Course topics span the arts and humanities, health, mathematics, business, sciences and technology. Learners can study several languages and delve into personal development topics like mindfulness. Coursera’s tech-related MOOCs are particularly robust, with classes in areas like web development, data science and cybersecurity.

Learners can take most courses at no charge. A certificate of completion costs $49 to $79 per class, or students can buy annual or monthly memberships. Coursera also awards scholarships and partners with organizations to provide educational access to underserved populations.

FutureLearn

London-based FutureLearn emphasizes social learning. Users can create a profile to interact with other learners. Courses typically include peer feedback and discussion opportunities.

This MOOC hub’s academic partners include several U.S. universities but primarily include international institutions, particularly those from the UK, Europe and Australia. Course content also comes from private and nonprofit organizations.

FutureLearn students can delve into STEM fields like computer science, engineering and mathematics. Individuals can sharpen business skills and explore literature, law, politics and history. Creative arts courses investigate areas like fashion and film, and language classes include less-common offerings such as Irish and Norwegian.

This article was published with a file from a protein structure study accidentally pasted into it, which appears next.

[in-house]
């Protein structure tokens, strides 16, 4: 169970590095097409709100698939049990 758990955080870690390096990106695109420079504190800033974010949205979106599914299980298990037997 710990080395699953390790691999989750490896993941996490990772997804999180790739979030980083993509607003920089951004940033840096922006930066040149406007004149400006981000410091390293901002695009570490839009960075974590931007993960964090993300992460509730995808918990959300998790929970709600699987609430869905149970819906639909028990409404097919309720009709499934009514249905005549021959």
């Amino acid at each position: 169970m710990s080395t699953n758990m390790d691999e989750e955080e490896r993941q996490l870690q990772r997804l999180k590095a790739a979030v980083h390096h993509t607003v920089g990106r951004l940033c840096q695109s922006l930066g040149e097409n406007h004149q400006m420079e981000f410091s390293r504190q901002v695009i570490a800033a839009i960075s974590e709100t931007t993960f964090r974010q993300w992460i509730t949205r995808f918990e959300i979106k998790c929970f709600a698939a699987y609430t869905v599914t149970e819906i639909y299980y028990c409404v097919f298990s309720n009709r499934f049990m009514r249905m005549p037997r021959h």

Participants can take most FutureLearn courses for free. They can also upgrade to gain certificates of completion and extended access to course materials. ExpertTracks, micro-credentials, and online degrees all require payment.

Canvas Network

Canvas is a widely used learning management system (LMS) for K-12 and higher education. With over 30 million users as of 2019, many students and parents may already know of Canvas. The company also offers free online classes, specializing in career development resources for education professionals.

Educators can learn strategies for helping at-risk students, teaching remotely, navigating copyright issues and using the Canvas LMS, among other subjects. Depending on the class, instruction is available in English, Spanish, Portuguese and Chinese.

Courses on Canvas Network are mostly free and self-paced. The site offers only short courses and does not provide certificates of completion. Some individual instructors may include that option.

Khan Academy

Khan Academy, a nonprofit, focuses on elementary and high school education—unlike many other MOOC platforms. Embracing a mission to increase educational access worldwide, the platform boasts over 61 million registered users across more than 190 countries.

Khan Academy offers courses in subjects like language arts, science, economics, life skills and art history. Depending on the topic, levels range from pre-K through high school. Learners can also complete prep courses for the SAT, LSAT, Praxis Core and MCAT.

Classes are entirely free, and the site provides resources to help teachers and parents support their students’ success.

Udacity

Unlike aggregate sites, technology educator Udacity publishes its own courses. The for-profit site develops classes in collaboration with industry leaders like GitHub and Amazon.

Udacity divides its offerings among eight schools, each focused on a tech discipline like artificial intelligence, programming and development or data science. Students can enroll in short courses or longer nanodegree programs. Free options fall into the short-course category and last from two to 16 weeks.

Nanodegree programs require paid participation and include academic and career support, discussion forums and project reviews. There is no free certificate option, but credential-seeking students can save through Udacity’s discounts and scholarships.

Udemy